discussion / Community Base  / 6 July 2023

Need for statisticians in conservation?

Hello, WildLabs community!

I'm currently a Ph.D. student in statistical physics at Virginia Tech, but I am contemplating a shift to a pure and applied statistics Master's program to focus more on real data and solving timely environmental issues. I aim to contribute to wildlife conservation efforts, especially fisheries and forest conservation. I'm also highly interested in behavior change and economics-based approaches to conservation.

I'm interested in understanding the community's perspective on the importance of statisticians in conservation. Are you finding a need for individuals who can delve into the data, make sense of it, and draw meaningful conclusions? How essential do you find statistical models, inference, and robust data analysis in your work?

Is there a significant demand for these skills, or do you feel that most conservationists have a good grasp of the necessary statistics? I would appreciate any insights, as this information will help me decide on the next steps in my educational journey.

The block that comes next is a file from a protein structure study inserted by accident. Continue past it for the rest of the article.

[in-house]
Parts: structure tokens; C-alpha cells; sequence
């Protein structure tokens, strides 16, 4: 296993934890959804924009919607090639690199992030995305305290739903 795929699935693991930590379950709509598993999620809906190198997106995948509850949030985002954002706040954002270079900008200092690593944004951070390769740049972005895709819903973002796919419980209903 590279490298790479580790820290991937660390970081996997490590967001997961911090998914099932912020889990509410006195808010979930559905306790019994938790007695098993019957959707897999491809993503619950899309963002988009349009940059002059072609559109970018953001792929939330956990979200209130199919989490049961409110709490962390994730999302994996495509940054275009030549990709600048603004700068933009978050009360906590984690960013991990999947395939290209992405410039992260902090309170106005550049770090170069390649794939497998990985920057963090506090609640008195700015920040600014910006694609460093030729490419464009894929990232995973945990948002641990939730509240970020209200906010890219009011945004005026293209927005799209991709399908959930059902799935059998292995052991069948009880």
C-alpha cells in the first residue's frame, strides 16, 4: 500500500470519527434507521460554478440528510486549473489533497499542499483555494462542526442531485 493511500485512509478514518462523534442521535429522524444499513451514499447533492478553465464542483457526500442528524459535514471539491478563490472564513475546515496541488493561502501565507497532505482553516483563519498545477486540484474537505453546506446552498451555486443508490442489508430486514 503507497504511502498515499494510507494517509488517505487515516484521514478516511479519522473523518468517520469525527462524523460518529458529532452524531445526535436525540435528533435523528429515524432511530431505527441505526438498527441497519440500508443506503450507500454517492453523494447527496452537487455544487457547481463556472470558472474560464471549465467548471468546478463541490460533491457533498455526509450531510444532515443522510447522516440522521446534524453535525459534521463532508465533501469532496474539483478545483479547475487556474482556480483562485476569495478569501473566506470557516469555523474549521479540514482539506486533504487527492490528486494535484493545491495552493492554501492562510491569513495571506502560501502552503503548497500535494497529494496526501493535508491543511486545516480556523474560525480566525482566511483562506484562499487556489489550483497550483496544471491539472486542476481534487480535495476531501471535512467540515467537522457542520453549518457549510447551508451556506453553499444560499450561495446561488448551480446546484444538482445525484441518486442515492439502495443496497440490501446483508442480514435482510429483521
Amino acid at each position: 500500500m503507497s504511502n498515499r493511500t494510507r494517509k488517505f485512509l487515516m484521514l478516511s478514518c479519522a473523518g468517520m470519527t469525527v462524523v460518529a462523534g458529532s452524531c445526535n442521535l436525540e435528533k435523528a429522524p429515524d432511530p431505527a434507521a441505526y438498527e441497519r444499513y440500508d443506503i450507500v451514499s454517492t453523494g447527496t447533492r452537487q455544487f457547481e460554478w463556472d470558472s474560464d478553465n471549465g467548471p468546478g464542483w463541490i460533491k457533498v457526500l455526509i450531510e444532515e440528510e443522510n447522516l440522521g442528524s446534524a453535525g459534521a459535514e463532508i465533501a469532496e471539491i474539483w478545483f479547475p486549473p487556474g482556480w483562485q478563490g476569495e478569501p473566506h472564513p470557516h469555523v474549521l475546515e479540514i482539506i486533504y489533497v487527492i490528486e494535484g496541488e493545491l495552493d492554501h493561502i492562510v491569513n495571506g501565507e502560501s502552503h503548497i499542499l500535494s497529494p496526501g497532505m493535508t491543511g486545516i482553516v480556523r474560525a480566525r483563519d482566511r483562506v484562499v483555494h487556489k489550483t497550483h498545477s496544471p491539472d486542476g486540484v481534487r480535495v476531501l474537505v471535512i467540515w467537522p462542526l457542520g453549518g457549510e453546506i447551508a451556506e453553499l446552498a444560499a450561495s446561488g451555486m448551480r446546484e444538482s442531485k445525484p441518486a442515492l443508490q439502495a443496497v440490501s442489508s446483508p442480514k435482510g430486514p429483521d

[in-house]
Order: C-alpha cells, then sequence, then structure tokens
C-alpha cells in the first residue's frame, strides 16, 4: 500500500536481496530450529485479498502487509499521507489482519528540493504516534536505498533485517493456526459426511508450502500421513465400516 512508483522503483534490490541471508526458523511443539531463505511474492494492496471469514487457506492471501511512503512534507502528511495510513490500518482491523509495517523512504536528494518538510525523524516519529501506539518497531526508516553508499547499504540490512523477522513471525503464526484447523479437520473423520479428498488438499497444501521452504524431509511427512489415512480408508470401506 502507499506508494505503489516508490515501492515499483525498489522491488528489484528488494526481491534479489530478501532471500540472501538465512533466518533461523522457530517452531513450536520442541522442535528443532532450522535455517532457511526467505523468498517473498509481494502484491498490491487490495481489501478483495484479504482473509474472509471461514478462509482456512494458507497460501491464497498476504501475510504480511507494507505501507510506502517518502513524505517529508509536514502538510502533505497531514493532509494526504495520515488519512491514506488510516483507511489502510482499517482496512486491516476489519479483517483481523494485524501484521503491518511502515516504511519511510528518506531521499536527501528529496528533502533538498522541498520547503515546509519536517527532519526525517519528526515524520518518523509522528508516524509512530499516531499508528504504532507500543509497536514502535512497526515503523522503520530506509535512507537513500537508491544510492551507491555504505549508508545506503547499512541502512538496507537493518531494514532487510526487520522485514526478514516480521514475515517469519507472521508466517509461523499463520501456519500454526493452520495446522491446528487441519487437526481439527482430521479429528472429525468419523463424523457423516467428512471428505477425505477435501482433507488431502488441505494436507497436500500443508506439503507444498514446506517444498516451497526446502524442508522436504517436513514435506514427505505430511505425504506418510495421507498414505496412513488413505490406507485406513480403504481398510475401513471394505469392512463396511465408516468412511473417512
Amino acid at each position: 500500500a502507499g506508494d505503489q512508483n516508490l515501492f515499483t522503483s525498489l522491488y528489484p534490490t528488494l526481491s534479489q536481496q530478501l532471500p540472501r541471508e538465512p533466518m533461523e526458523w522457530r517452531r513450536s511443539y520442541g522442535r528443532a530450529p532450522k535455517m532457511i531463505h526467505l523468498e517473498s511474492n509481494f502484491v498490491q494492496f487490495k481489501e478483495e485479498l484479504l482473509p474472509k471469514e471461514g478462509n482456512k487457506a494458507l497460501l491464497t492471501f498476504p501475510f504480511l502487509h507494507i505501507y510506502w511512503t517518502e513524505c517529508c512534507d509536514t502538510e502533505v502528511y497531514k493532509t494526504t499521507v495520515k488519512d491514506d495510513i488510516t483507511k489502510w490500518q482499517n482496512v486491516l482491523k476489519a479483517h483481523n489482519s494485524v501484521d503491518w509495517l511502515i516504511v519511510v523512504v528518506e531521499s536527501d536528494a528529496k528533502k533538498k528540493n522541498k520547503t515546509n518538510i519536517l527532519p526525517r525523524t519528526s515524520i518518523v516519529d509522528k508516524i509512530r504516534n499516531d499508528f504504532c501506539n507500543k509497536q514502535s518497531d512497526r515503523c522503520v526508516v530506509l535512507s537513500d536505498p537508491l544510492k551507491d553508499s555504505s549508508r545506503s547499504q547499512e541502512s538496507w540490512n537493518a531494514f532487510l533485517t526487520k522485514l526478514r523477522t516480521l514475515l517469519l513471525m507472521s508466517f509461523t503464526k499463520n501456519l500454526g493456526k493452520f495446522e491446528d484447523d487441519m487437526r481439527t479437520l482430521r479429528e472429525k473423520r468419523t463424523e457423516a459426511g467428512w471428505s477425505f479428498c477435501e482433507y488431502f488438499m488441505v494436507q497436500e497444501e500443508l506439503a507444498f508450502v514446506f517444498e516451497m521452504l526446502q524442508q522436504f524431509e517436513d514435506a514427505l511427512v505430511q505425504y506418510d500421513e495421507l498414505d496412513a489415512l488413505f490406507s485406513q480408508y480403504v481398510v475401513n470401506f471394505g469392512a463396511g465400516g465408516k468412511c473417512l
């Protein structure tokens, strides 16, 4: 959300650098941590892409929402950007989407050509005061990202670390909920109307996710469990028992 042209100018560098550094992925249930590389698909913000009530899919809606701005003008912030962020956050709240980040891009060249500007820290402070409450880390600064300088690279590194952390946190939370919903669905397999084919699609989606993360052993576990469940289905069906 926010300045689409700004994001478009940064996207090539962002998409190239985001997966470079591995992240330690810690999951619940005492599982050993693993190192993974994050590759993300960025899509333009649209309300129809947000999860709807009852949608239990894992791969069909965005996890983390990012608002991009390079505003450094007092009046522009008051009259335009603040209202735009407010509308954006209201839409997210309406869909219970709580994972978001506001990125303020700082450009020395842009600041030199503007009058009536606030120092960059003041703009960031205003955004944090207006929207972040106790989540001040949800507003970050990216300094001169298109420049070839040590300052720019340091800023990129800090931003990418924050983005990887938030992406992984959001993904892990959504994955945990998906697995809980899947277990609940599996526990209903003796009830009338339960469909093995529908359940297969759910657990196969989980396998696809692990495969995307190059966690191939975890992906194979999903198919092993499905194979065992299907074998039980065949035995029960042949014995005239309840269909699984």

Thank you for your time, and I look forward to your responses!

Hi Lev,

We always need more hands in conservation, from whichever field! Engineering, computer science, AI/ML, ecology, environmental science, communications, statisticians, etc. 

I would say that conservation tech is moving heavily towards deep learning for data processing/analysis just because of the sheer amount of data being generated now, so it's always helpful if you have experience in that. But we still need ecological modeling (species distribution models, occupancy models, accumulation curves, etc.) to translate processed data into actionable conservation insights! So experience here too is a plus. 

If you'd like to get a better idea of the diversity of programs, people, and orgs in conservation tech as you navigate your journey, the Conservation Tech Directory may also be a helpful resource for you.

All the best,